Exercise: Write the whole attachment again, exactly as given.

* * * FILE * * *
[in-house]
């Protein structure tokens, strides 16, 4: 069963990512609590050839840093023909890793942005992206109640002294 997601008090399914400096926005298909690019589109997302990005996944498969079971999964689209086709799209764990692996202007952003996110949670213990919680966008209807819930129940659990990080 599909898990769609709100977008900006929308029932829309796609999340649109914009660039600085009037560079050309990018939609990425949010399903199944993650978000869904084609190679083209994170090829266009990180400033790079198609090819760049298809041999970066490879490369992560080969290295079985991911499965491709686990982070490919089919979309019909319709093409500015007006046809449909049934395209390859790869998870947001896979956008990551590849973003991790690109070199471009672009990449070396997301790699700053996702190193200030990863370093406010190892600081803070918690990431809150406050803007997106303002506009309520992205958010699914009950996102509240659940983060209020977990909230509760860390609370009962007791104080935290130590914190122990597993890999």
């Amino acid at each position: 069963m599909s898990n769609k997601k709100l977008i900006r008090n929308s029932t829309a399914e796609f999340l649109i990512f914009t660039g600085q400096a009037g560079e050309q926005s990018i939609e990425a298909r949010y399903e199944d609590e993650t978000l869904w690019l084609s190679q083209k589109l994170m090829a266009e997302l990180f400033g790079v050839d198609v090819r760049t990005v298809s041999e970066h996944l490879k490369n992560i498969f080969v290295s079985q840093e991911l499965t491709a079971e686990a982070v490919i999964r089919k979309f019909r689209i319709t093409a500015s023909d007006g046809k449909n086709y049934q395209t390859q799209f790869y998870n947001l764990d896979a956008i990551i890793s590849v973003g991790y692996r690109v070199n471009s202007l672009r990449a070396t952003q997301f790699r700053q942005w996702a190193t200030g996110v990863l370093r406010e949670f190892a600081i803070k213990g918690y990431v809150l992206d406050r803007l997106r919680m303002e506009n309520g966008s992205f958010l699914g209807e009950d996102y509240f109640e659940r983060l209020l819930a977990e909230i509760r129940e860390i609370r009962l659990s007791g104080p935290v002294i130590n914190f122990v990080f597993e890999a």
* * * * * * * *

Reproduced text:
[in-house]
């Protein structure tokens, strides 16, 4: 069963990512609590050839840093023909890793942005992206109640002294 997601008090399914400096926005298909690019589109997302990005996944498969079971999964689209086709799209764990692996202007952003996110949670213990919680966008209807819930129940659990990080 599909898990769609709100977008900006929308029932829309796609999340649109914009660039600085009037560079050309990018939609990425949010399903199944993650978000869904084609190679083209994170090829266009990180400033790079198609090819760049298809041999970066490879490369992560080969290295079985991911499965491709686990982070490919089919979309019909319709093409500015007006046809449909049934395209390859790869998870947001896979956008990551590849973003991790690109070199471009672009990449070396997301790699700053996702190193200030990863370093406010190892600081803070918690990431809150406050803007997106303002506009309520992205958010699914009950996102509240659940983060209020977990909230509760860390609370009962007791104080935290130590914190122990597993890999």
């Amino acid at each position: 069963m599909s898990n769609k997601k709100l977008i900006r008090n929308s029932t829309a399914e796609f999340l649109i990512f914009t660039g600085q400096a009037g560079e050309q926005s990018i939609e990425a298909r949010y399903e199944d609590e993650t978000l869904w690019l084609s190679q083209k589109l994170m090829a266009e997302l990180f400033g790079v050839d198609v090819r760049t990005v298809s041999e970066h996944l490879k490369n992560i498969f080969v290295s079985q840093e991911l499965t491709a079971e686990a982070v490919i999964r089919k979309f019909r689209i319709t093409a500015s023909d007006g046809k449909n086709y049934q395209t390859q799209f790869y998870n947001l764990d896979a956008i990551i890793s590849v973003g991790y692996r690109v070199n471009s202007l672009r990449a070396t952003q997301f790699r700053q942005w996702a190193t200030g996110v990863l370093r406010e949670f190892a600081i803070k213990g918690y990431v809150l992206d406050r803007l997106r919680m303002e506009n309520g966008s992205f958010l699914g209807e009950d996102y509240f109640e659940r983060l209020l819930a977990e909230i509760r129940e860390i609370r009962l659990s007791g104080p935290v002294i130590n914190f122990v990080f597993e890999a």